I have a question about how “cross-platform” is an openGL/GLUT application? Are there any guides on how to do this process and how smooth this is? For example right now I cannot find a single instance of opengl.dll on my windows XP machine. I thought these were standard on XP. Do I have to distribute the opengl.dll files as well? What if the user has their hardware dll somewhere in windows\system. Will that be used?
I did some searching and couldn’t find the answer to these beginner questions. Thanks.
The dll is called “opengl32.dll”. Usually, the only stuff you have to distribute is your application + any third-party libraries you used (like GLUT). OpenGL is (should) be already installed on the target system, at least on Windows.
It should be but surprisingly it isn’t on my XP machine. There are no files found opengl*.dll on the machine.
So are there any applications out there you can download (binaries), don’t have to compile, and they just work and are cross-platform. How do they handle the library problems? What about linux, where are the library files located for your video card? What special things do you have to do to get a GL application to work?
You would need to program in Java to produce a binary that is crossplatform but I have heard that not even Java is trully cross platform.
There are significant differences between different OSes. Linux doesn’t have drive letters for example. So there are some things that require attention.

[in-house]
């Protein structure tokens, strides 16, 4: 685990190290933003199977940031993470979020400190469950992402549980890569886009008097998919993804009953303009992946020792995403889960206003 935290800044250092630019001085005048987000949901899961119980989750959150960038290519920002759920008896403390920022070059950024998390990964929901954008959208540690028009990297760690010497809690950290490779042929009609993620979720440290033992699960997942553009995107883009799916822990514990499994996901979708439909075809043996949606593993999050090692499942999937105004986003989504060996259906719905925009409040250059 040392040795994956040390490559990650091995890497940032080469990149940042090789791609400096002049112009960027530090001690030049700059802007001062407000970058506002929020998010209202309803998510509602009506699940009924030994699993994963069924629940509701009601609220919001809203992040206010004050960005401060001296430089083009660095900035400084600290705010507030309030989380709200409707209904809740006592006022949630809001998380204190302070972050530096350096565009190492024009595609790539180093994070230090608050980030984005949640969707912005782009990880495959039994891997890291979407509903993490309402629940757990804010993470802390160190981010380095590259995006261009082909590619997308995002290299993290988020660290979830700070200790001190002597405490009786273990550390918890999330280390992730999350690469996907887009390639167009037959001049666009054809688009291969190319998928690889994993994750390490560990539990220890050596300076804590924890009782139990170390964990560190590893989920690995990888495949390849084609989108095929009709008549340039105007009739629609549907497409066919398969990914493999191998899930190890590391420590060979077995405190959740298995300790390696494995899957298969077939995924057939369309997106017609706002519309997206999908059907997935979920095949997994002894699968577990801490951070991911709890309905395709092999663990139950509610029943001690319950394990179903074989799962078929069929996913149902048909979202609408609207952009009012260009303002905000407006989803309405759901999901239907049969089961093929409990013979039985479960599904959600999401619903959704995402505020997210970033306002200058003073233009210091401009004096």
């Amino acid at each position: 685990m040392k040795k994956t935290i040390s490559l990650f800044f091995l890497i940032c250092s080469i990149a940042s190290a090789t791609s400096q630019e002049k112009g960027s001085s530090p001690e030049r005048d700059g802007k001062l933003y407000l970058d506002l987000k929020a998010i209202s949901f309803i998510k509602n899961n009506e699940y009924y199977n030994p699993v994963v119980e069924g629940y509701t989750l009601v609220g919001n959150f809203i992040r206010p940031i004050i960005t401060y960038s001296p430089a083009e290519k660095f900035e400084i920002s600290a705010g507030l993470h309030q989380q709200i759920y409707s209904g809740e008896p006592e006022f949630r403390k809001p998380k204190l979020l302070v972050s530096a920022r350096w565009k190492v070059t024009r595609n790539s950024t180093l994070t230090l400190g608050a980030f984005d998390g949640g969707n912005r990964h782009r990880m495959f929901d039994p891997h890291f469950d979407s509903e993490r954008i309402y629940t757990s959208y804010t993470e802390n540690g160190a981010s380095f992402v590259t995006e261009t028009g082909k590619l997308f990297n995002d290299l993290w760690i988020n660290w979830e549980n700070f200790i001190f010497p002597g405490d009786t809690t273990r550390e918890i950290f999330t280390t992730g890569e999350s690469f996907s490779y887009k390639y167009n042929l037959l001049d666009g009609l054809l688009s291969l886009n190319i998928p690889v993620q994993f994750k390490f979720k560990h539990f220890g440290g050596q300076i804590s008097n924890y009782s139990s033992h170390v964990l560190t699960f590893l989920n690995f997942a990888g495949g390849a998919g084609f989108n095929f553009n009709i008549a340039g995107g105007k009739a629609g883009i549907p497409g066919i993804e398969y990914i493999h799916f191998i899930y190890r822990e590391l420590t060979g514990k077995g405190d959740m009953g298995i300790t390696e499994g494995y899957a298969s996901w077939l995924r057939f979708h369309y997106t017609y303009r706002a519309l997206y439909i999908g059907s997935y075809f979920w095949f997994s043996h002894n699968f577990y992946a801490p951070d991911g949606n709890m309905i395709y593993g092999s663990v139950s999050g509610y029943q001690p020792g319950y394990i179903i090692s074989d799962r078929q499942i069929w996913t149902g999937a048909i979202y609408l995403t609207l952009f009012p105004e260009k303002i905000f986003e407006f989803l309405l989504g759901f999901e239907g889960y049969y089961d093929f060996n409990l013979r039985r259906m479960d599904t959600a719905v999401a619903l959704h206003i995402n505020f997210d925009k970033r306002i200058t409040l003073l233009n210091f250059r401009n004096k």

Some people use SDL and code with C++ and they make a exe for different platforms.
GLUT could be used as well, but it’s best for just learning.
There is also Qt and WxWindows.
It should be but surprisingly it isn't on my XP machine. There are no files found opengl*.dll on the machine.
You have some problems with your Windows installation.
When you did your search did you enable “Search System Folders”? - Not that you want to be copying/distributing that particular file around. In fact I would recommend NOT distibuting any system OpenGL files since these tend to be related to the local machines hardware.
Do really mean cross-platform? Or do you want to have an application that can run on different Windows-based machines?
Hey, thanks for that search tip. Kind of stupid of me. Finally got the libraries set up to compile and make some test code.
Yes I really mean cross platform, Windows, Solaris and Linux. I’m just investigating an idea for visualizing some images/3D models (I know there are separate programs that do this). OpenGL was the first cross-platform thing I thought of. I looked at GLUT/GLUI. Now also looking at GTK+ (there’s an opengl widget).